“Sometimes a player's greatest challenge is coming to grips with his role on the team.”- Scottie Pippen
2. Spacing Personnel- Part of the lack of assists for Mike is not all Mike's fault; teammates must be in place that can put the ball in the basket more consistently. As Miami and San Antonio showed in the Finals, the 3-point shot is a powerful weapon that the Grizzlies must become more adept at using. This team is squarely up against the salary cap wall, but two things have been made pretty clear in recent weeks; Tony Allen is a priority to this Front Office and they would like to find a way to move into the first round of the NBA Draft. With some minor moves (DA and a 2nd rounder for a late first) that can be achieved and shooting can be found both in the draft and in free agency. Players like Kyle Korver, Dorell Wright and others have been on the minds of Grizzlies fans dreaming of less clogged lanes for Mike, Marc and Zach, but budget players such as Martel Webster (led the NBA in corner 3 %) and Reggie Williams may be more likely given the Grizzlies financials as presently constructed. Shooters such as Ryan Kelly, Erick Green and James Southerland will possibly be draftable options for the Grizzlies who can provide long-range marksmanship as well. Hidden gems on the roster like Jon Leuer can also help with spacing if developed. The team may well make moves beyond those outlined here, but minor changes can assist in creating better spacing, as well as increased minutes for players such as Quincy Pondexter and fewer minutes and a reduced role for Tayshaun Prince.
“Ability may get you to the top, but it takes character to keep you there.”- John Wooden
3. Carrying on with Character- Part of what makes this team so close to true greatness in professional basketball is its character. They are very much like the Spurs in this way. Their ability to fight, claw and scratch, Grit and Grind, all of that truly makes this organization unique amongst others in the Association. While changes are necessary in terms of scheme and role, the identity of this team can take the Grizzlies to the promised land. Now is not the time to remove tenacity in the form of Tony Allen, toughness personified in Zach Randolph, from this roster if at all possible. However, now is also not the time for ego and pride to manifest. Part of character is acknowledging change and adapting with it. Allowing for Conley and Gasol to take more ownership of the team's play while filling necessary roles defensively and in rebounding will lead to further growth for the younger Grizzlies, and their development will only better the chances of Zach and Tony to win a title in Beale Street Blue.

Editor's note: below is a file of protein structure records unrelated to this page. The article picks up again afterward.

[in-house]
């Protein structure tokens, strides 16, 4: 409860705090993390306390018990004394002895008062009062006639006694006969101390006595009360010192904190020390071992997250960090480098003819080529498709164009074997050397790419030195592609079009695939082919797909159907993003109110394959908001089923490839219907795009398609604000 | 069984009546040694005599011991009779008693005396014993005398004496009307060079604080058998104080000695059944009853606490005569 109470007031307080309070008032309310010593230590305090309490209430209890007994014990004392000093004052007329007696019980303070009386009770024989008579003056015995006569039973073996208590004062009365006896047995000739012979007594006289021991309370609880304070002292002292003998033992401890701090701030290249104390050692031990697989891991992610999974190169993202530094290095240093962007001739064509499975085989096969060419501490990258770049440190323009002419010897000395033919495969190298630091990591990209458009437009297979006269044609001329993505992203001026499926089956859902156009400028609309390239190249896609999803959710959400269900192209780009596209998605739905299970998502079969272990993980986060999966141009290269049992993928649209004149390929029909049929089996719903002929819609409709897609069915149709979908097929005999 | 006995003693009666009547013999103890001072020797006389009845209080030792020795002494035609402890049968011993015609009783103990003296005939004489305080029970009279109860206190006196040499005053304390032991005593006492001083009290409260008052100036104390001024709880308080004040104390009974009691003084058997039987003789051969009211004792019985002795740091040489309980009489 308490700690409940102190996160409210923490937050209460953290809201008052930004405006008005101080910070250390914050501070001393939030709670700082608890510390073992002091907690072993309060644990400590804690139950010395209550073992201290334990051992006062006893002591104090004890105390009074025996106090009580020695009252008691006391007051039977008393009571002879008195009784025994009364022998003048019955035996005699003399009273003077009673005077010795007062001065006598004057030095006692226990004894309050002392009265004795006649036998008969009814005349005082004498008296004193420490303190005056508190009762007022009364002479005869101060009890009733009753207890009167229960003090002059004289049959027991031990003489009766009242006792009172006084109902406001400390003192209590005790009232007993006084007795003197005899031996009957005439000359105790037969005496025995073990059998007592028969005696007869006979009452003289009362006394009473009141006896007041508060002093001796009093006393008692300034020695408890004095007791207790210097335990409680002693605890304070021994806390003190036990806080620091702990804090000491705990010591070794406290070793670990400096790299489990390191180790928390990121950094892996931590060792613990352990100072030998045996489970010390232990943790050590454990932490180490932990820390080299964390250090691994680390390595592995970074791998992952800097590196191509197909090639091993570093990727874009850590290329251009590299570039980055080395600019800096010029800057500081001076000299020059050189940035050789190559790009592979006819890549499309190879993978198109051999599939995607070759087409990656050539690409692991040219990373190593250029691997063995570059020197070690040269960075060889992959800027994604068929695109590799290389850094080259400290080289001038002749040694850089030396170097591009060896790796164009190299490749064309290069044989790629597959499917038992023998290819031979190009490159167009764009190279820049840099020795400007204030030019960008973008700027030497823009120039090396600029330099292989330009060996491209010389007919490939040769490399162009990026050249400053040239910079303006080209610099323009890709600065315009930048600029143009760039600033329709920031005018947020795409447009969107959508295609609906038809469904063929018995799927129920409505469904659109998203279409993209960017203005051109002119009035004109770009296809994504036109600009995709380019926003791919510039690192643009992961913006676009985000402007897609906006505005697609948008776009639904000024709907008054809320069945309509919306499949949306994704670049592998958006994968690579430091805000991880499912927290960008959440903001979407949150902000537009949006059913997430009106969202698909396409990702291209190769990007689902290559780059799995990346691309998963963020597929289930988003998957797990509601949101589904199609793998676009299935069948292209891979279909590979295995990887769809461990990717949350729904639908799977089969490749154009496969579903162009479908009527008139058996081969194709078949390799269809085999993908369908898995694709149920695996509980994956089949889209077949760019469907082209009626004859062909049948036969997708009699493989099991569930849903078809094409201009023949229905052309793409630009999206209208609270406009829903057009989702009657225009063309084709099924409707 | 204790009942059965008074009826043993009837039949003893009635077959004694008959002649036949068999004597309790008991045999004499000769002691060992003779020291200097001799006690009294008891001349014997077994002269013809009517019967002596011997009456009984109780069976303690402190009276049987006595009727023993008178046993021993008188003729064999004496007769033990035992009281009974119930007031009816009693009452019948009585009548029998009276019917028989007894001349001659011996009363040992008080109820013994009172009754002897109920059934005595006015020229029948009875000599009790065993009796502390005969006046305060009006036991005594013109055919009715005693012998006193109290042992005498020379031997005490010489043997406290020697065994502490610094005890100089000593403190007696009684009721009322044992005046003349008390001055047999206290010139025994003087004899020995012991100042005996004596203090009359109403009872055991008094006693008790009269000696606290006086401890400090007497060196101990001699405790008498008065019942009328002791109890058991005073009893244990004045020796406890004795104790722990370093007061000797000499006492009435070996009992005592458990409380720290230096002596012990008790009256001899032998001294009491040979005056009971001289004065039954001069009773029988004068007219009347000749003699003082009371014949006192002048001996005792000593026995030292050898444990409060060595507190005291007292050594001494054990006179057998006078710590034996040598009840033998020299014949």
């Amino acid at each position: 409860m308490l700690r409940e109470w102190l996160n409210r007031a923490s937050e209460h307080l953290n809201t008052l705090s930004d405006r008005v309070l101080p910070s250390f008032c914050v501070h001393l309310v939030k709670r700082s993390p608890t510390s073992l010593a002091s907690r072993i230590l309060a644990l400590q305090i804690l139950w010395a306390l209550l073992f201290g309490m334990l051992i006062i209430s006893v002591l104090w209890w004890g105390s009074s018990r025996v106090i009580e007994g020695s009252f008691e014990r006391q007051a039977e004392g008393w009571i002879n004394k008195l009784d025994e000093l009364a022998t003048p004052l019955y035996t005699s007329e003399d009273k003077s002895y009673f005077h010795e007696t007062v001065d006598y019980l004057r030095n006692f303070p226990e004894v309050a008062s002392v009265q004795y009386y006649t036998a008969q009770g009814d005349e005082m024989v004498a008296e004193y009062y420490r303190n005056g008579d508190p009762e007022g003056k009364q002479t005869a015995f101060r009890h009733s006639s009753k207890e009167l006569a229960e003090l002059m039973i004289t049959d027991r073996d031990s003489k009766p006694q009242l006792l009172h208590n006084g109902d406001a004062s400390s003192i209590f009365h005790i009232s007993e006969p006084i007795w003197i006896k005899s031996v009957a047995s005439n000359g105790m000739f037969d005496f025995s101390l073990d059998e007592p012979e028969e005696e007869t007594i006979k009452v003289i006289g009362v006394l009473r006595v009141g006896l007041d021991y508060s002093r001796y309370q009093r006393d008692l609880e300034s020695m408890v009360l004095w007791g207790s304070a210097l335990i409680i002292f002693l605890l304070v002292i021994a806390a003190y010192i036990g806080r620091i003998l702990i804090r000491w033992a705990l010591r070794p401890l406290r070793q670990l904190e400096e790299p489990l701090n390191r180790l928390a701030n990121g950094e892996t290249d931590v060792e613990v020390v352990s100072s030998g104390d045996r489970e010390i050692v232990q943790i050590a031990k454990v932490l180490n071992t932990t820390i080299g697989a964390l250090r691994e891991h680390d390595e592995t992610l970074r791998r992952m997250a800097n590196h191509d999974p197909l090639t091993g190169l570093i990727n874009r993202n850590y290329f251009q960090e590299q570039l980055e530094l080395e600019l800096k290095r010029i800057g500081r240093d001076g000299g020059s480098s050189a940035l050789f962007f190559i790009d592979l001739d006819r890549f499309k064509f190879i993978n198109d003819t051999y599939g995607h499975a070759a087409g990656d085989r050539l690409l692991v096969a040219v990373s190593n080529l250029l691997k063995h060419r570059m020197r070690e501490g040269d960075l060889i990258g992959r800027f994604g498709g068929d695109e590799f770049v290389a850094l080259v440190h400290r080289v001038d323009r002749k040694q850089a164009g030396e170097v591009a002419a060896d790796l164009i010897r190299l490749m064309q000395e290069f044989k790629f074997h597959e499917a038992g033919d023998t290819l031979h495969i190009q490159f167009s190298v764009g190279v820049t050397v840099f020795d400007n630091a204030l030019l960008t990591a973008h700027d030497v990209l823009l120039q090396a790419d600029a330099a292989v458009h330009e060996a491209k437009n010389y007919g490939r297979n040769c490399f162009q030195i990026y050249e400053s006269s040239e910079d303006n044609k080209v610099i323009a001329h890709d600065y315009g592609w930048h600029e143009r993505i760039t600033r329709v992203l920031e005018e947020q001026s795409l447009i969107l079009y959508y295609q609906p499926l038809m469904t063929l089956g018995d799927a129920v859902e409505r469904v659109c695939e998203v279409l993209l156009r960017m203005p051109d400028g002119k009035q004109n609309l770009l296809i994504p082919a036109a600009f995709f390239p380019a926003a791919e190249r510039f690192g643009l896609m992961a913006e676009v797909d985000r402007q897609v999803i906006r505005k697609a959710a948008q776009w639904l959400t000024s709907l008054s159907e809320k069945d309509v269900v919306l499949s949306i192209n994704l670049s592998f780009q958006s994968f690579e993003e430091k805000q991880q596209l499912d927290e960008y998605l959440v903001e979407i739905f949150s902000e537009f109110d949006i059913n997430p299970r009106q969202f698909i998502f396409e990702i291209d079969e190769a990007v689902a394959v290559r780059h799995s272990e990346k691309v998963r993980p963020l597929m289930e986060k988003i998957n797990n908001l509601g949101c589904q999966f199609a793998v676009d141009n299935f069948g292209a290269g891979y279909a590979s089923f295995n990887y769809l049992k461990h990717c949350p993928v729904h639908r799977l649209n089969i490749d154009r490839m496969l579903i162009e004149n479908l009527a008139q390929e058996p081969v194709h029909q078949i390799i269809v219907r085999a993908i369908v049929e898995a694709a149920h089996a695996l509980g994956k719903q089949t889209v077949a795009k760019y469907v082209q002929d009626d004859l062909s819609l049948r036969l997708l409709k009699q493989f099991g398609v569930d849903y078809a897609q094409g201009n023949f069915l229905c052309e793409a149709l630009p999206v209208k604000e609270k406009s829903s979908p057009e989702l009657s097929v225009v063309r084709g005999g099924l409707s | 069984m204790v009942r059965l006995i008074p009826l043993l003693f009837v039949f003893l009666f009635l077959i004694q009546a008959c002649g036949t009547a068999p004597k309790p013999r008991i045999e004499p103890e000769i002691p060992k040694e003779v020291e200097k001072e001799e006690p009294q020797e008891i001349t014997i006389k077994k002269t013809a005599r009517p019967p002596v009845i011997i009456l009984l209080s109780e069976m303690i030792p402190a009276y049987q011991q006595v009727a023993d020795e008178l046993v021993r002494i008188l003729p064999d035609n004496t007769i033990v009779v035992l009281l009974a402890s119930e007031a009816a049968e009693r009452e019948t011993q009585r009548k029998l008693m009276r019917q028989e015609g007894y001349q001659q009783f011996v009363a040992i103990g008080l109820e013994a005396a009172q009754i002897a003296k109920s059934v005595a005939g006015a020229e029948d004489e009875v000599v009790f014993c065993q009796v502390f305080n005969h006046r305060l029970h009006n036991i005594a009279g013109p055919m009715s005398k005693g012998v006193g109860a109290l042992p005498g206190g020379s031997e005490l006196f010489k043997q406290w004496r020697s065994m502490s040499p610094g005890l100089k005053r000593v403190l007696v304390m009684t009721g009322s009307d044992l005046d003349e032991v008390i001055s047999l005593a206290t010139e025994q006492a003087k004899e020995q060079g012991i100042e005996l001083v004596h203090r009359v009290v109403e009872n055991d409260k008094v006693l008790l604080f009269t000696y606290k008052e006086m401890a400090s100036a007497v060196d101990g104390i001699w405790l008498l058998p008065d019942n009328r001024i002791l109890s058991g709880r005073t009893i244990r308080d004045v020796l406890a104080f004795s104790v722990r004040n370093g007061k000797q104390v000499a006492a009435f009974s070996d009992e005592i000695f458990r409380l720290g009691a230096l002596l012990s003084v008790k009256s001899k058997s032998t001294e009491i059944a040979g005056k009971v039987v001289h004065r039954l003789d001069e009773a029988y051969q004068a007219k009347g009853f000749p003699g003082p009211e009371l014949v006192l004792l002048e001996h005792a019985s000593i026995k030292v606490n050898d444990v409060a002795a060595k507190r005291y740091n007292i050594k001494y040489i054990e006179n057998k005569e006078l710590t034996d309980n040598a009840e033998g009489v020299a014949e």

"Failure is success if we learn from it"- Malcolm Forbes
The NBA Finals were inspiring. The Miami Heat and San Antonio Spurs showed how amazing basketball can be when played at the highest level. But as a Grizzlies fan it was inspiring because of the fact that while there is work to be done, that level of success is achievable. With offensive rejuvenation, better depth in outside shooting and a commitment to character, this team can and will get to the mountaintop as NBA champions. Take the failure in the Western Conference Finals and learn from it. Grow from it. But, do not become defined by it. As Miami, San Antonio and our own Grizzlies showed us this past season, the journey in many ways is as important as the destination. And when the Grizzlies become champions, however the new ownership and the team gets there, they and us as fans will be better off for having been part of that journey.
"All Heart. Grit. Grind."- Tony Allen